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Best way to clean electrode for gas boiler?

Ted_9 Member Posts: 1,718
I alway heard sand cloth but Ive heard that it was bad to clean them that way.



  • Ken_8
    Ken_8 Member Posts: 1,640
    I never heard it was

    bad. But a small "scratch" or wire brush will do about the same job.

    If this happens frequently, it could be excess air (nitrogen) in the mix.

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  • Glenn Harrison_2
    Glenn Harrison_2 Member Posts: 845
    Sand cloth can ruin a flame sensor...

    is it will leave silicon residue on the sensor then when it gets heated it becomes a glass like coating on the sensor that insulates it and will reduce the flame signal significantly. I suppose it could reduce the spark on an electode as well.

    The preferred choices are: emory cloth, scotch-brite pad, steel wool, wire tooth brush.
  • Ted_9
    Ted_9 Member Posts: 1,718

    Great, I guess I should have said emory cloth since thats all I use. Great.

  • Emory cloth only

    as others can leave a residue. I have also found pieces of steel wool stuck in flame sensors. Make sure it is a soft clean emory cloth, not the one just used to clean copper fittings.
  • Ted_9
    Ted_9 Member Posts: 1,718

    Well I cant get that for tomorrow. What about something else?

  • jim lockard
    jim lockard Member Posts: 1,059
    oh scrape

    it with the little knife you keep in your pocket and it will be just fine
  • tommyoil
    tommyoil Member Posts: 613
    REALLY Tim????

    Oh no, I've been using 000 steel wool. Could I be leaving an un-wanted residue using it?? Would it be o.k. to windex a paper towel an wipe it afterwards?? Or is that taboo too??? I dont do much in the way of gas service so I really dont know this stuff.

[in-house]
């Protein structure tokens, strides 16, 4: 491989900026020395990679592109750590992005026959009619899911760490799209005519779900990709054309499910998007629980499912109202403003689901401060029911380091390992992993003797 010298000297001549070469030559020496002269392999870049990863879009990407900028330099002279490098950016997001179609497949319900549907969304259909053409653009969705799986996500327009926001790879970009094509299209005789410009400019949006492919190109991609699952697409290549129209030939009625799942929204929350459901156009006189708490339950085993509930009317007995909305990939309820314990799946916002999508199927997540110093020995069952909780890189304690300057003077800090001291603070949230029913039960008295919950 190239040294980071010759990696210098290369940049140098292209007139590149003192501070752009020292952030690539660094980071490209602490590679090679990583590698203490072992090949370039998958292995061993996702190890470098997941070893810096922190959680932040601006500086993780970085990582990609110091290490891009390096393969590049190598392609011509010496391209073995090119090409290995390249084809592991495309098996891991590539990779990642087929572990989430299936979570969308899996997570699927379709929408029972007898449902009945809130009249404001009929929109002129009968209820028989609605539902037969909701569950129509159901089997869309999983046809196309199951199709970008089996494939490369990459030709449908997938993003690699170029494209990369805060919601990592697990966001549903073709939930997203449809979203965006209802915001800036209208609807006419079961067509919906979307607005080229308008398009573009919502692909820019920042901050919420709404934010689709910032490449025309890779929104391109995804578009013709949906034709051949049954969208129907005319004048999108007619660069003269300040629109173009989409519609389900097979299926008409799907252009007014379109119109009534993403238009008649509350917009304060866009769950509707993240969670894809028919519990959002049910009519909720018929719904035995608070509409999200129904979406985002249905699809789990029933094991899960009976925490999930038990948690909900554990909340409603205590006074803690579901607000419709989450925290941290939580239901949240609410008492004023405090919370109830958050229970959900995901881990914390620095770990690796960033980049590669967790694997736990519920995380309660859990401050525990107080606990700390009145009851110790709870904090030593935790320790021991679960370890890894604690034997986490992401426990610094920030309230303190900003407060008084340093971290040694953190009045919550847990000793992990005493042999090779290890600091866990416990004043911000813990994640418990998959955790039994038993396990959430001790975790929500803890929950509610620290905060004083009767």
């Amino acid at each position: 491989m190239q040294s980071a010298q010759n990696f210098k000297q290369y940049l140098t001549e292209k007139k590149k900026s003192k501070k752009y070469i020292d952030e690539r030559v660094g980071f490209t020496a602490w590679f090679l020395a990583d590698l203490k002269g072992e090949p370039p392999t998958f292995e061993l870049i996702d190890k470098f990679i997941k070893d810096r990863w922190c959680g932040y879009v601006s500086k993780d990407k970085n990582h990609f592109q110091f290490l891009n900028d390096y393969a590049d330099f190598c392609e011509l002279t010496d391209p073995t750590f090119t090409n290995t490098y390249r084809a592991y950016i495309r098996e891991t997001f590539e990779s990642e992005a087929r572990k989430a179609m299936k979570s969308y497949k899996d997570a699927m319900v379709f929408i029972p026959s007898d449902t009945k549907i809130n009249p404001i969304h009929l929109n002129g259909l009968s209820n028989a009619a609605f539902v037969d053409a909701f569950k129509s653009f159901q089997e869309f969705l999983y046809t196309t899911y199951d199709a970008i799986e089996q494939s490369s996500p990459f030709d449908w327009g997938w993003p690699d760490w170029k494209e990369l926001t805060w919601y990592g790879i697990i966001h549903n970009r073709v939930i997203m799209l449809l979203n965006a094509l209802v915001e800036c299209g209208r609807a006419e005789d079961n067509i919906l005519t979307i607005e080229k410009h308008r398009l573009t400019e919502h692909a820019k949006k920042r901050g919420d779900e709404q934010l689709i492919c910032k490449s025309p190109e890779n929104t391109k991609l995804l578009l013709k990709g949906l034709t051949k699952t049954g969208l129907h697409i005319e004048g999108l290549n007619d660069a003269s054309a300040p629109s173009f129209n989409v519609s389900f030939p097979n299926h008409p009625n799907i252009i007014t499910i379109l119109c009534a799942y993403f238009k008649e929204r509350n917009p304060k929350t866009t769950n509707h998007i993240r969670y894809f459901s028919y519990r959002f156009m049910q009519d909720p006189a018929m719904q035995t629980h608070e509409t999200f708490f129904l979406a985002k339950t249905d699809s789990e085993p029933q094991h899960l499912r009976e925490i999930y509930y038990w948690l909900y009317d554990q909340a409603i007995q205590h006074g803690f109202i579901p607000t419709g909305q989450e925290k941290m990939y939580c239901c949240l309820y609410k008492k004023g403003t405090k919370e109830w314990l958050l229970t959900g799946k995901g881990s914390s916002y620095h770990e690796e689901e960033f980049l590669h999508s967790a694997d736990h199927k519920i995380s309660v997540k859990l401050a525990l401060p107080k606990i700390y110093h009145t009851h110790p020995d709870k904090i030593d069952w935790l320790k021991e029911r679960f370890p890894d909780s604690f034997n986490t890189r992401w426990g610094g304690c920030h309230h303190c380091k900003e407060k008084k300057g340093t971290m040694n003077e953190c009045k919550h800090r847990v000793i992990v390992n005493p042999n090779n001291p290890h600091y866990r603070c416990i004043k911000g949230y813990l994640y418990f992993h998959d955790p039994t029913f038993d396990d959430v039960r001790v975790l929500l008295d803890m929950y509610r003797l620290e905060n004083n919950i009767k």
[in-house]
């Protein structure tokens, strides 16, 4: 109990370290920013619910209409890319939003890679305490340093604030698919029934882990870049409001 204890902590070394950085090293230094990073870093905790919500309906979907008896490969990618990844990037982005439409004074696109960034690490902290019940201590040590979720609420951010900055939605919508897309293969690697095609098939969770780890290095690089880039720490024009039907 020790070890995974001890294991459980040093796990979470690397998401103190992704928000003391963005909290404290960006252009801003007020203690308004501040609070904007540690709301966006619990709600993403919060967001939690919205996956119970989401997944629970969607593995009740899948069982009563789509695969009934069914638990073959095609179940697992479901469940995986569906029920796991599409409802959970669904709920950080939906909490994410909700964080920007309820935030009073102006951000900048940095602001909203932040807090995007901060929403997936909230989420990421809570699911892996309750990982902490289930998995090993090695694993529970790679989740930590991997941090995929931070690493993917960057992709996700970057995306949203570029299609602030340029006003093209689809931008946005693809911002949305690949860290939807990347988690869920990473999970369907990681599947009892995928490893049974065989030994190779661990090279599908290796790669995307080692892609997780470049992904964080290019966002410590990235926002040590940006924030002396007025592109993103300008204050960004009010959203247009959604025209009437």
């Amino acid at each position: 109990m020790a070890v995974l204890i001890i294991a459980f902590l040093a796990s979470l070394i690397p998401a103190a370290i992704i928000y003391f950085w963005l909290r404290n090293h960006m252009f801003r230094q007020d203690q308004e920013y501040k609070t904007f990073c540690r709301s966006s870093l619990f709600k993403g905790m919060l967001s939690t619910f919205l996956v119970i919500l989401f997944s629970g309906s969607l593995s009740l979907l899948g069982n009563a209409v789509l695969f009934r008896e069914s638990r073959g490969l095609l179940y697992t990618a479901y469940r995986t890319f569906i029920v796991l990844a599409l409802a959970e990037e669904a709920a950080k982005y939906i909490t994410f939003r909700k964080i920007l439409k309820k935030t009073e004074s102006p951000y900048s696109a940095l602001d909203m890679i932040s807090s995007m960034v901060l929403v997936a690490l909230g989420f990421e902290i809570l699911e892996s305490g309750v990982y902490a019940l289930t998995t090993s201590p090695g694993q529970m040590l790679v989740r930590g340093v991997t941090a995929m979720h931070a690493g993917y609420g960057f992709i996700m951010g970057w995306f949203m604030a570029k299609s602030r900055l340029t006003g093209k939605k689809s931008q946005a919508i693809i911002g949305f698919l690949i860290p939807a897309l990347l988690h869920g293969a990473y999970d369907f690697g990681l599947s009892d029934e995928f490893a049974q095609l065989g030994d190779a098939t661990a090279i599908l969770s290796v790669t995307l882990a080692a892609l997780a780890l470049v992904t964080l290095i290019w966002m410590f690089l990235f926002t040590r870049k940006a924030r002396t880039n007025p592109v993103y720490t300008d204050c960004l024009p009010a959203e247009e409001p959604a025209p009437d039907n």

• lchmb
    lchmb Member Posts: 2,997

    I was told if you do that you wont get it completely cleaned. Instead I use a small file to clean the electrodes completely? Is this helping or hurting? Ahh the things you learn on the wall!! Thanks
  • Dale
    Dale Member Posts: 1,317
    Scotch pads

    We use scotch brite pads and have had no problems, I think the main contaminant is from laundry products so the closer the washer or heaven help you unvented dryer the more you need to clean. The micro amp read is the key but if there are no reported problems and it's yearly service you may as well brighten up the sensor while the burners are out.
  • Really I would not

    think such a simple task would cause a discussion. The important thing is to get the flame sensor clean that is what is important as far as microamp circuit goes. It simply completes a circuit through the flame to the larger ground area 4 to 1 or greater that is ground area 4 times or more greater than rod.

    The spark electrode on a dual rod system can be cleaned with just about anything that will not damage or remove metal. You must maintain 1/8" spark gap.

    In working with the engineers at Honeywell and a couple of other companies they alerted me to the possibility of certain cleaning methods causing problems with microamps. The soft clean emory cloth was the answer. There are several things about testing the rod that are covered in our manual on same.
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